To Kill a Mockingbird: A Graphic Novelby Published 30 Oct 2018
|To Kill a Mockingbird: A Graphic Novel.pdf|
A beautifully crafted graphic novel adaptation of Harper Lee’s beloved, Pulitzer prize–winning American classic.
"Shoot all the bluejays you want, if you can hit ‘em, but remember it’s a sin to kill a mockingbird."
A haunting portrait of race and class, innocence and injustice, hypocrisy and heroism, tradition and transformation in the Deep South of the 1930s, Harper Lee’s To Kill a Mockingbird remains as important today as it was upon its initial publication in 1960, during the turbulent years of the Civil Rights movement.
Now, this most beloved and acclaimed novel is reborn for a new age as a gorgeous graphic novel. Scout, Gem, Boo Radley, Atticus Finch, and the small town of Maycomb, Alabama, are all captured in vivid and moving illustrations by artist Fred Fordham.
Enduring in vision, Harper Lee’s timeless novel illuminates the complexities of human nature and the depths of the human heart with humor, unwavering honesty, and a tender, nostalgic beauty. Lifetime admirers and new readers alike will be touched by this special visual edition that joins the ranks of the graphic novel adaptations of A Wrinkle in Time and The Alchemist.
To Kill a Mockingbird: A Graphic Novel Reviews
To Kill a Mockingbird: A Graphic Novel is a 2018 Harper publication.
I’m not going to review the plot of ‘To Kill a Mockingbird’, but will instead offer you a review of the graphic novel version of the beloved classic.
I am new to the graphic novel category and am still getting my sea legs, so to speak, but I have discovered one of the best ways to acclimate myself is by reading familiar stories in the graphic novel format. So far, I am having a blast re-reading a few classics and having that experience enhanced by graphic art or drawings, depicting the scenes in the book.
One of my initial concerns was for the respect of the material, especially when we are talking about one of the most cherished books ever written. I was equal parts skeptical and excited. I initially thought it was a cool idea, but, I worried that it might somehow reduce the impact of the story.
However, the artwork is simply wonderful! Lovely and detailed, colorized illustrations capture the essence of the novel, and will appeal to anyone who loves the story, but will certainly entice younger readers to read this important story, without thinking of it as homework.
I soon forgot my skepticism and reacquainted myself with this story all over again, enjoying it anew in a fresh and revitalized way.
There are many ways to enjoy stories and every one of them are valid and useful. Graphic novels are one more way to enjoy books and I’m very pleased to have discovered, and approached it with an open mind, this format, which gives me an even deeper appreciation for classic or familiar stories, but also brings new and imaginative ones to my attention, broadening my scope of learning and entertainment.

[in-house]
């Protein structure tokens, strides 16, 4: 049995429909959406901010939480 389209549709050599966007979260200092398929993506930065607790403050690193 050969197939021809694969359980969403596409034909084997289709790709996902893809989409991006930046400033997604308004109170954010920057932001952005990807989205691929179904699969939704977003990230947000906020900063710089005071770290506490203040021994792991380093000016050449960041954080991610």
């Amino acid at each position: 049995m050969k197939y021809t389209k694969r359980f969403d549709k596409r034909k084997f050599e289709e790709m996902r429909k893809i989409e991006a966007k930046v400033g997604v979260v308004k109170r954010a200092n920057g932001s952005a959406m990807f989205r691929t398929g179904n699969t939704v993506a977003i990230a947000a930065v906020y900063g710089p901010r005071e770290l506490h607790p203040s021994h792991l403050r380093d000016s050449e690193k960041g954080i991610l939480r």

The first graphic adaptation of this American classic that I taught several times a day every semester I taught high school, also showing the Gregory Peck film version, which if you haven't ever seen, is a must. Fordham, a Brit, who also illustrated an adaptation of Philip Pullman's Golden Compass, is faithful to the story, and says so in his afterword. This is not a creative interpretation of/reflection on To Kill, but as in the first Harry Potter film adaptation of Harry Potter and the Sorcerer's/Philosopher's Stone, it is very very true to the text, and to those who have seen the film, feels familiar.
Of course you would not only read this version, but use it as a chance to reflect on the story. Or compare versions. Or use to help struggling readers "see" the text. The illustration/comics work here is lovely. I won't retell the plot, but I can say you get to fall in love with the story all over again. I will say I see it as somewhat different than I did decades ago when I taught it to exclusively white kids as an anti-racist text. Now, living in a large urban city, I can see how some non-white readers might view it as a book directed almost exclusively to white people with, as some people now say, a Great American White Savior speaking for the seemingly passive victims, the "mockingbird" blacks (and people with disabilities, the autistic Boo Radley), and I appreciate that point, but as a portrait of the American South in a particular time (Fordham defends his and Harper Lee's use of the "n"-word), it has very powerful moments, and Scout is one of the absolutely central girl characters in the history of American literature.
I really, really enjoyed this! I loved the original book and it was so so cool to see it as a graphic novel. The drawings are amazing and the color is perfect. The story is just as funny and great as it was originally.
View my review of To Kill A Mockingbird here
Thank you so much Harper Collins for an Advanced Reader's Copy!
This graphic novel is a perfect complement and homage to the novel, and much closer to the original manuscript than the classic film. It is in no way a replacement, but an adaptation that should make both English teachers and students very happy.
For the full review: https://paulspicks.blog/2018/10/30/to...
For all my reviews: https://paulspicks.blog